Summer is here, school is out, is your family planning a road trip?!
Early in the 1930s, Frank Redford, a banana importer from Kentucky, bought an ice cream cone at the “Tee Pee Barbecue” stand in Long Beach, California. Redford thought the structure would be a great draw for motorists back home.
He built a similar structure in Horse Cave, Kentucky in 1933 and added six smaller units to serve as guest rooms. Redford apparently disliked the word "teepee," so his property became known as Wigwam Village No. 1.
Redford applied for a patent on the ornamental design of the buildings on December 17, 1935, and was granted Design Patent 98,617 on February 18, 1936.
In 1937, Redford opened an expanded Wigwam Village No. 2 in Cave City, Kentucky, close to Mammoth Cave National Park and a few miles south of the original Wigwam Village.
The centerpiece of the motel was a 52-foot tepee called "the Big Wigwam," a structure of 38 tons of concrete and 13 tons of steel that served as a dining room. Fifteen smaller rooms for guests were arranged in a crescent, and each featured a small bedroom and private bath.
In 1940, Wigwam Village No. 3 opened in Metairie, a suburb of New Orleans, Louisiana. A postcard dated 1941 reads: “Offers you unique tourist accommodations with modern comfort. Eat and Sleep in a Wigwam.” The site included wigwam sleeping units, a restaurant, cocktail bar, an Esso service station, and a souvenir shop. It closed in 1954.
Wigwam Village No. 4 was built in the late 1940s along the Orange Blossom Trail, in Orlando, Florida. This large wigwam village consisted of “thirty-one modern Tepees” placed in a horseshoe shape. The large wigwam at the front of the property featured a restaurant, and a pool was located in the middle of the lot. This village was promoted as "Orlando's largest and finest Motel." This site was torn down in 1974.
Wigwam Village No. 5 was built in 1940 in Bessemer, Alabama. This village consisted of fifteen wigwams arranged in a semicircle. In the center was a much larger wigwam and two smaller ones, which served as offices and a restaurant. This Wigwam Village and cafe fell into ruin after it went out of business in 1964, and was demolished soon afterward.
Wigwam Village No. 6 was built in 1950 by Chester Lewis along Route 66, in Holbrook, Arizona. Mr. Lewis purchased the rights to Redford's design, as well as the right to use the name "Wigwam Village” in exchange for part of the revenues from coin-operated radios in the rooms.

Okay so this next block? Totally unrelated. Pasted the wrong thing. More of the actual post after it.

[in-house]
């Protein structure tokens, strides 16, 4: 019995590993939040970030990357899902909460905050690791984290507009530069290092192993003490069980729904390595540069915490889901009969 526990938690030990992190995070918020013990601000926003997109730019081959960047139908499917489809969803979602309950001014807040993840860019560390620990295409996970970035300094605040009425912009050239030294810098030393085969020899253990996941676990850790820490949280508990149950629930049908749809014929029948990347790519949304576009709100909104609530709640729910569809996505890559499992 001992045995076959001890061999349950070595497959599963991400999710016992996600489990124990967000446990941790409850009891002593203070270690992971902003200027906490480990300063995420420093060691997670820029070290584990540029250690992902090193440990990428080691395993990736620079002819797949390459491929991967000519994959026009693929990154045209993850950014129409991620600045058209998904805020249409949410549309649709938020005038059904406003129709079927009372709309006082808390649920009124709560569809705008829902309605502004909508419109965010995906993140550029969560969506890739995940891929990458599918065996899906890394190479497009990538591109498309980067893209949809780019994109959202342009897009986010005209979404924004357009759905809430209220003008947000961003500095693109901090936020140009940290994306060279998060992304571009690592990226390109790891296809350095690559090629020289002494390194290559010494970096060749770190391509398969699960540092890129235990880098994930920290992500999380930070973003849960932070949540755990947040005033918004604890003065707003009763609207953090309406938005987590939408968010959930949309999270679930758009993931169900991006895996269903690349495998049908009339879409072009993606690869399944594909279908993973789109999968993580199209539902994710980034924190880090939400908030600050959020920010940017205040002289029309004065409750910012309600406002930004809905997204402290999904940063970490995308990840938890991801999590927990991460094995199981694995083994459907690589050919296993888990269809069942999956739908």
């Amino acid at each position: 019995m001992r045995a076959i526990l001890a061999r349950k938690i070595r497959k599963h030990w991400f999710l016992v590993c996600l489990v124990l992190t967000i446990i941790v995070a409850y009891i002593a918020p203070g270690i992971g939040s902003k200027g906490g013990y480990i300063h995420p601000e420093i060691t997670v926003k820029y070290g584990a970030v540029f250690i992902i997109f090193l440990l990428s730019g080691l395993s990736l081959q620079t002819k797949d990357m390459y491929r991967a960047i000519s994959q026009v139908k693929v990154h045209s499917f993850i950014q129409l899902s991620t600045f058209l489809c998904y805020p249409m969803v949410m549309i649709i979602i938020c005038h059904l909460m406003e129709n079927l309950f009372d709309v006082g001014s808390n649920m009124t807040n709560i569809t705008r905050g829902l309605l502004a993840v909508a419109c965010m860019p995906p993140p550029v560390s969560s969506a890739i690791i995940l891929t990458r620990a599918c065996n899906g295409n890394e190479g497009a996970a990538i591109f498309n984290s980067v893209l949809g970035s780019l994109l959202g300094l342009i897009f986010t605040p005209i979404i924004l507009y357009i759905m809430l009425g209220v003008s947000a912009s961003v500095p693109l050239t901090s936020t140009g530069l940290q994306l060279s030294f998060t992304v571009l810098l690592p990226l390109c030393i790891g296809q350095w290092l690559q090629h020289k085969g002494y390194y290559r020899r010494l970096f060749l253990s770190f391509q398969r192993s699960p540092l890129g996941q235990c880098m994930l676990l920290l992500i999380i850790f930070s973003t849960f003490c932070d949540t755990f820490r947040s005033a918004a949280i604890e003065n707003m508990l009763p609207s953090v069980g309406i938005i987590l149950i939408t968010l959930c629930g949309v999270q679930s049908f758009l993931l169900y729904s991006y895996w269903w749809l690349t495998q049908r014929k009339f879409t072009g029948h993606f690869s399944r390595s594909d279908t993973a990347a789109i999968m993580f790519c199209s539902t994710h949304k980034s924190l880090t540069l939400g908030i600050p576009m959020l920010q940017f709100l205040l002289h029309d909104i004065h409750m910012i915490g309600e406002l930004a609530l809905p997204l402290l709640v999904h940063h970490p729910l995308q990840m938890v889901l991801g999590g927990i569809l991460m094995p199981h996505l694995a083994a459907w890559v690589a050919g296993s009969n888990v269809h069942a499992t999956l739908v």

The motel is arranged as a square, with fifteen wigwams on three sides and the main office on the fourth; there was also originally a gas station on the complex. Lewis operated the motel until closing it in 1974 when Interstate 40 bypassed downtown Holbrook. Two years after his death in 1986, his children renovated the motel before reopening it in 1988. The Lewis family continues to run and maintain Wigwam Village No. 6.
After the war, Frank Redford sold his Kentucky properties and headed west. In 1947, he began construction on his final property. Wigwam Village No. 7 opened for business in 1950 on the city boundary between Rialto and San Bernadino, California.
This site initially had one large wigwam building, with eleven smaller structures arranged in a semicircle surrounding a grassy area that featured a fire pit and picnic tables. As travel increased along Route 66, Redford added eight additional wigwams in a second semicircle, bringing the total number to 19 units.
Of the seven original Wigwam Villages, only three of these distinctive examples of American programmatic architecture remain: No. 2 in Cave City, Kentucky, No. 6 in Holbrook, Arizona, and No. 7 in Rialto, CA. All three of them are listed on the National Register of Historic Places. Take a fun family vacation, and Sleep in a Wigwam!
Illustrations from the John Margolies Collection of Travel Ephemera (currently being processed;) photos from the collection of the author.
Linda Gross is the Reference Librarian at Hagley Museum and Library.